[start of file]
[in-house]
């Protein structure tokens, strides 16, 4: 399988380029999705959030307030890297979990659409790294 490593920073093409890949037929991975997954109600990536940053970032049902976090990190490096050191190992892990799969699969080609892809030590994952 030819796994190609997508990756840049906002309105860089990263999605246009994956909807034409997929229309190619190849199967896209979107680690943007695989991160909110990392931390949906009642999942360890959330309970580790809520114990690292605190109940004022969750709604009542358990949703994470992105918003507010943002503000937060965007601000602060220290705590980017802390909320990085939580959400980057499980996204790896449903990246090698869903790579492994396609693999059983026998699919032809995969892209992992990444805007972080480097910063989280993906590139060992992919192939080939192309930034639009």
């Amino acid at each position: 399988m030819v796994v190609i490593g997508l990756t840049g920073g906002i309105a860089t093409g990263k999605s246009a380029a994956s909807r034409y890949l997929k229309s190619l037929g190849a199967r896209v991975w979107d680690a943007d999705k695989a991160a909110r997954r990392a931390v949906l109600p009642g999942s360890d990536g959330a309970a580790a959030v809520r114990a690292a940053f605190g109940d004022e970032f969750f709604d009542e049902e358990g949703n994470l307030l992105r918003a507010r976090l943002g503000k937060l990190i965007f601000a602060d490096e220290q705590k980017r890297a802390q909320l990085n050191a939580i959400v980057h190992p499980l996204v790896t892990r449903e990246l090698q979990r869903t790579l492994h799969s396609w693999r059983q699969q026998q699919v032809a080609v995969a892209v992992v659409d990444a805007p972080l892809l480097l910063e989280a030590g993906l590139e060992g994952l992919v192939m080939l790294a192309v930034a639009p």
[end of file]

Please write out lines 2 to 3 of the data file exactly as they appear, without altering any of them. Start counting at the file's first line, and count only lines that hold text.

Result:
């Protein structure tokens, strides 16, 4: 399988380029999705959030307030890297979990659409790294 490593920073093409890949037929991975997954109600990536940053970032049902976090990190490096050191190992892990799969699969080609892809030590994952 030819796994190609997508990756840049906002309105860089990263999605246009994956909807034409997929229309190619190849199967896209979107680690943007695989991160909110990392931390949906009642999942360890959330309970580790809520114990690292605190109940004022969750709604009542358990949703994470992105918003507010943002503000937060965007601000602060220290705590980017802390909320990085939580959400980057499980996204790896449903990246090698869903790579492994396609693999059983026998699919032809995969892209992992990444805007972080480097910063989280993906590139060992992919192939080939192309930034639009």
């Amino acid at each position: 399988m030819v796994v190609i490593g997508l990756t840049g920073g906002i309105a860089t093409g990263k999605s246009a380029a994956s909807r034409y890949l997929k229309s190619l037929g190849a199967r896209v991975w979107d680690a943007d999705k695989a991160a909110r997954r990392a931390v949906l109600p009642g999942s360890d990536g959330a309970a580790a959030v809520r114990a690292a940053f605190g109940d004022e970032f969750f709604d009542e049902e358990g949703n994470l307030l992105r918003a507010r976090l943002g503000k937060l990190i965007f601000a602060d490096e220290q705590k980017r890297a802390q909320l990085n050191a939580i959400v980057h190992p499980l996204v790896t892990r449903e990246l090698q979990r869903t790579l492994h799969s396609w693999r059983q699969q026998q699919v032809a080609v995969a892209v992992v659409d990444a805007p972080l892809l480097l910063e989280a030590g993906l590139e060992g994952l992919v192939m080939l790294a192309v930034a639009p």